Veteran’s Day has always meant something to me. But then, I was born in 1964. I’m the last of the ‘Baby Boomers.’ I grew up on stories of family members in time of war. I remember my father, Keith Leap (my name also) leaving for Vietnam when I was four years old, and remember (vaguely) his return. I recall my uncle’s stories of the Navy, and of a grandfather in the Army in Mississippi and a great-grandfather who served during the Spanish-American War. There were others, back to the Civil War, the War of 1812 and the Revolution.
I grew up looking for dates of service on tombstones, and for flags, ranks and units of the fallen. I grew up with toy guns, toy soldiers and war movies, in a time when we threw plastic grenades with caps in them, which sometimes actually went off and frankly surprised us.
A great-uncle I never met was a Col. in the US Army in France during WWI, and I always heard that he said he was determined to bring his men home safely. Another great uncle gave me a bayonet he took from an ammo-dump in Italy during WWII; there appears to be a ding in the side from a bullet. A neighbor survived the Bataan Death March; not surprisingly, he suffered as an alcoholic as long as we knew him. I once met a gracious gentleman who was a former Wehrmacht soldier, who (after a CT scan when his arms were held above his head) said ‘the last time I held my arms like that one of Patton’s soldiers had a rifle in my back!’
I was immersed in veterans and their stories. And the ones I knew were ever humble and kind.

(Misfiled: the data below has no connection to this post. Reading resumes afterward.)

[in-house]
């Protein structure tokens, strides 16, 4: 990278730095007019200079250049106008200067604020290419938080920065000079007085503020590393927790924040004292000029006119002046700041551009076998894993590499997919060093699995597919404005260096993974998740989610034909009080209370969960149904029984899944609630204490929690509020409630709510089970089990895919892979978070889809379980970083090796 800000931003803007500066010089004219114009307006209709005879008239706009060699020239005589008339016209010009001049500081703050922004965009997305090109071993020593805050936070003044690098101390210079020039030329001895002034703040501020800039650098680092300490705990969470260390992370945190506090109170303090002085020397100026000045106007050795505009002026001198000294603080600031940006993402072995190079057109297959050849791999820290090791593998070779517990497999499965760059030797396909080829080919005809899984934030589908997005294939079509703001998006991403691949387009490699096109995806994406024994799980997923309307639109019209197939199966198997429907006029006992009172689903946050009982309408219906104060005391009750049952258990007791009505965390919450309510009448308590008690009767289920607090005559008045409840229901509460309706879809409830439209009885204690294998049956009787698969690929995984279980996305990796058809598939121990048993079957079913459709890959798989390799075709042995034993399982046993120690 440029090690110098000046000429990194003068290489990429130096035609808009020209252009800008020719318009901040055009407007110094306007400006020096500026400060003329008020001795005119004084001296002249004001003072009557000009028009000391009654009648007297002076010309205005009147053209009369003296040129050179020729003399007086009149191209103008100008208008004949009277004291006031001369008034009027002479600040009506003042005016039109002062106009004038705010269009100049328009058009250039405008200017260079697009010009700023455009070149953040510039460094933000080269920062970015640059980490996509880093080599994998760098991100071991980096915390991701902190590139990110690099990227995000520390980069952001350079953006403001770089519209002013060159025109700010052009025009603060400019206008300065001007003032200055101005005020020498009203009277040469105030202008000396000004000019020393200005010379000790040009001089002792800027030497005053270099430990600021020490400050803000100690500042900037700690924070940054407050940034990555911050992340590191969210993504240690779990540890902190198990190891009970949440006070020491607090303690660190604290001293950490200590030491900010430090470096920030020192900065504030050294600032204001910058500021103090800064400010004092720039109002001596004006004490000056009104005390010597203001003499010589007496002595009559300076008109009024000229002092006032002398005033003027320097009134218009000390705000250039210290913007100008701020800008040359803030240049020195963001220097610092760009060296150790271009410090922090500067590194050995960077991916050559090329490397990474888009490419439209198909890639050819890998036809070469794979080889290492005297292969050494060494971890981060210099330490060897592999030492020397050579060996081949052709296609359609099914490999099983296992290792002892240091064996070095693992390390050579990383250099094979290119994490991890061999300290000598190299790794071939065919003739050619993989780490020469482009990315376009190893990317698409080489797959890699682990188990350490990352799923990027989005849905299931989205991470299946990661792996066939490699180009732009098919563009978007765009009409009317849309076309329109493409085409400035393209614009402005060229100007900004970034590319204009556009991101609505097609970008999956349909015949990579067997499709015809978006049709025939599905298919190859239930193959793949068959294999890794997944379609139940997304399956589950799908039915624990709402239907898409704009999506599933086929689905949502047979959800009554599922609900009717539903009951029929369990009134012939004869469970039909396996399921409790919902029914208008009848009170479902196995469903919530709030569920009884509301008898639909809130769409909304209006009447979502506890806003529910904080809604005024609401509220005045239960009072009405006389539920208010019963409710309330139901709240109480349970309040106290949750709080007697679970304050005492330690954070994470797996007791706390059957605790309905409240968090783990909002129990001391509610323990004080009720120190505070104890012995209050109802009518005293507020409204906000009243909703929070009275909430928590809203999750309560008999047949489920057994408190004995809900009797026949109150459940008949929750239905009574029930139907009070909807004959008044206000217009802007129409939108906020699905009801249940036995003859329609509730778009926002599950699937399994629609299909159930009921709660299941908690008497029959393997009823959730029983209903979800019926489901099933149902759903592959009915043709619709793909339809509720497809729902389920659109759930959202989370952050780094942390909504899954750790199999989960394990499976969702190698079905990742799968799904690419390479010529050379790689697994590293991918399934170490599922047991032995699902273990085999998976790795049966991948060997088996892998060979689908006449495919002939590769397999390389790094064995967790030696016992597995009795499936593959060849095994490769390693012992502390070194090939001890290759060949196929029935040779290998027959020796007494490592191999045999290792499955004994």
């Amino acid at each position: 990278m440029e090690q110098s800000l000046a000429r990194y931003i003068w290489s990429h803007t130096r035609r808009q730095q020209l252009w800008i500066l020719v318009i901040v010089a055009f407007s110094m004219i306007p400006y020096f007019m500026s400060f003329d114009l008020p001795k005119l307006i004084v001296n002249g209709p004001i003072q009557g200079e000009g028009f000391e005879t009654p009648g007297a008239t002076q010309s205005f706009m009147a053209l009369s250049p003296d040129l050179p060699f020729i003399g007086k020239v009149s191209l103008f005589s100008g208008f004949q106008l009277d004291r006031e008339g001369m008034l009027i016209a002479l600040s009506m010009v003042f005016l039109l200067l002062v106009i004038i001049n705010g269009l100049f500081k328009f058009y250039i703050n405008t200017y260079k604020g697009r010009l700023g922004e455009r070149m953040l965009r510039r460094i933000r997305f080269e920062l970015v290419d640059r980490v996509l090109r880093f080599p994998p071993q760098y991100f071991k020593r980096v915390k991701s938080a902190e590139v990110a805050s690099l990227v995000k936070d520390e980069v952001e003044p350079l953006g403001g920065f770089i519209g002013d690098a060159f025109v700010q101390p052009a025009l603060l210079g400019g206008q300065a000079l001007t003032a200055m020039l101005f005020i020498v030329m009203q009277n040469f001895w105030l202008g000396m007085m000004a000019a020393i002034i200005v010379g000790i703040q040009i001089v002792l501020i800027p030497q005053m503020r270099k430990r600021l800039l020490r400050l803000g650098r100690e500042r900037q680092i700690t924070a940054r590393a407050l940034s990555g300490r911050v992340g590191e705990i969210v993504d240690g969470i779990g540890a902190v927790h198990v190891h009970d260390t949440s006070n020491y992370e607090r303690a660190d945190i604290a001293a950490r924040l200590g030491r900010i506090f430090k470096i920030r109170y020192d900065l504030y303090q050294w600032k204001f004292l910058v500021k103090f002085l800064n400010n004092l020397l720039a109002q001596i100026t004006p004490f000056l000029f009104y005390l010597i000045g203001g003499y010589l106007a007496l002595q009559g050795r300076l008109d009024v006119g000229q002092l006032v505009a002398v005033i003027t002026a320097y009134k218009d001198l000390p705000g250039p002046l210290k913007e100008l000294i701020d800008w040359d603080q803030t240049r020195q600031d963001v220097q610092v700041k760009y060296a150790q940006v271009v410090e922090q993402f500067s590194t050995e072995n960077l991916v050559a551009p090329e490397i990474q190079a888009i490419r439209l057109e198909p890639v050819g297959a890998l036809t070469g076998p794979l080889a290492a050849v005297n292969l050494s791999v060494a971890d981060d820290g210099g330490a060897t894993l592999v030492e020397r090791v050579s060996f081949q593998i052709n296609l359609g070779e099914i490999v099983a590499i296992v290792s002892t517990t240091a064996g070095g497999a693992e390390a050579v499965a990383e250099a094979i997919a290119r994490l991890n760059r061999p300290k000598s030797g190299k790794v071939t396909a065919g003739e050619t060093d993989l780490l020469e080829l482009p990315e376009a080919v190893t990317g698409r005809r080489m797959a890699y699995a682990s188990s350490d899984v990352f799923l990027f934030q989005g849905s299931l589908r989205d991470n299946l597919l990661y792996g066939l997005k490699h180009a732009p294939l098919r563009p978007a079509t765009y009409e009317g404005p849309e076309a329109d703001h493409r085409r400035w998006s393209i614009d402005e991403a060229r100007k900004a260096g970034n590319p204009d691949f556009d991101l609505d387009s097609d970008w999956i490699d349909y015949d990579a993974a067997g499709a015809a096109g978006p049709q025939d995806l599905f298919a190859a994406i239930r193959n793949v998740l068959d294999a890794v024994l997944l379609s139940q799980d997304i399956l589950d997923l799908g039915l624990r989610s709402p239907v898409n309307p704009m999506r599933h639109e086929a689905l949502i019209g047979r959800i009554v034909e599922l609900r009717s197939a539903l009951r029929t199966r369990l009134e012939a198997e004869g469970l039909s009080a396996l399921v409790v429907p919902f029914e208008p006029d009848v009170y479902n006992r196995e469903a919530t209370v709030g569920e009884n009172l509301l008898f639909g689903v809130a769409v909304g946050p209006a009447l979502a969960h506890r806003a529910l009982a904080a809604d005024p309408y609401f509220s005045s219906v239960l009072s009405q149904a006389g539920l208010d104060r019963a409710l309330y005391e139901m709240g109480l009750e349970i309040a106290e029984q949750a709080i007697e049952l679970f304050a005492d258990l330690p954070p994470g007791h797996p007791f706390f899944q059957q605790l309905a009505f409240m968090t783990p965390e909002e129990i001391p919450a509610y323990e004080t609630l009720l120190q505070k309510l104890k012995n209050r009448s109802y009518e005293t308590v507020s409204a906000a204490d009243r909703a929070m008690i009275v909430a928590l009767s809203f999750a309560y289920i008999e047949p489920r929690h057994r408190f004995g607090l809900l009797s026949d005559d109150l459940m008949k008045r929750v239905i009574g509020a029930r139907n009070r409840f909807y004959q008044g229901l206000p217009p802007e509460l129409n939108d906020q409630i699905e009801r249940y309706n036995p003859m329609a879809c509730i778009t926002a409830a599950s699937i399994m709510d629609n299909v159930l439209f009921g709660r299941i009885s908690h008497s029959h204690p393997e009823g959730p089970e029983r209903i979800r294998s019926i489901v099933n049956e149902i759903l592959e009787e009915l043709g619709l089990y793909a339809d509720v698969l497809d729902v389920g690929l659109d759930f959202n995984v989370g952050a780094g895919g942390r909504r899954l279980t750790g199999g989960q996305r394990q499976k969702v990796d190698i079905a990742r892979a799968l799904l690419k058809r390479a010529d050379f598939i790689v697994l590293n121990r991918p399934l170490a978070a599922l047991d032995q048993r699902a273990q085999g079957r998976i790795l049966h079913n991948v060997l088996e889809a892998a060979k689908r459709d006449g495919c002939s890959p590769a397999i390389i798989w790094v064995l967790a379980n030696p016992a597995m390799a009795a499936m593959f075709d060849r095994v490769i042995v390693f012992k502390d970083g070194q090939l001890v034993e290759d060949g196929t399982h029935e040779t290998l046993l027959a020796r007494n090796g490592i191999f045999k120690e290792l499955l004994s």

Was I taught to idolize war? Was I taught that bloodshed was the answer? Was I taught that violence was some sort of higher good, as if we were Lacedaemonian children of Sparta?
I don’t think so. I think I was taught to idolize sacrifice, courage, and simply fortitude. I grew up in Appalachia; fortitude was necessary, if only for my ancestors to survive against nature.
I suspect that much that these men did had less to do with bravery than determination; in practical application they can look the same, I suppose.
Many brave men and women follow that tradition of service. They fight, are wounded and die on many fields. They live or die by their conviction, by their camaraderie, by their patriotism and belief in something higher.
This is hardly limited to the armed forces. Many live their convictions, in all sorts of fields of endeavor. But what I wonder now is this: who will die for their convictions?
We live in a time when many people, especially those in universities, are emotionally wrecked by the slightest challenge to their beliefs, the faintest intrusion into the coddled safety of their own fragile minds. College administrators give them coloring books, Play-dough, therapy dogs. Safe rooms are established where they can cry when things don’t go the way they perceive that they should, when there is no trophy or certificate for all. I suppose this is included in the price of tuition?
But on Veteran’s Day, I must ask of all Americans, what beliefs will they, will we, go through life willing to die to defend? We should all ask this. What matters most? Faith, country, family, these are things men and women historically died for. Ideology? To some extent, but I wonder.
Will generations of young people learn the lesson of Veteran’s Day? Not that they need to serve in the military to be real Americans; not that the only heroes are those in uniform, those in battle. That is a heresy that would produce a warrior class, and we don’t need that.
The lesson, as I see it, is different. What will you have the courage to stand up and live for, instead of lying down and weeping? And what will you have the fortitude to die for, if it comes to that?
On this beautiful Veteran’s Day, contemplate that, whether you are or were or never were in the armed forces. And find an answer.
The future may call on you to decide.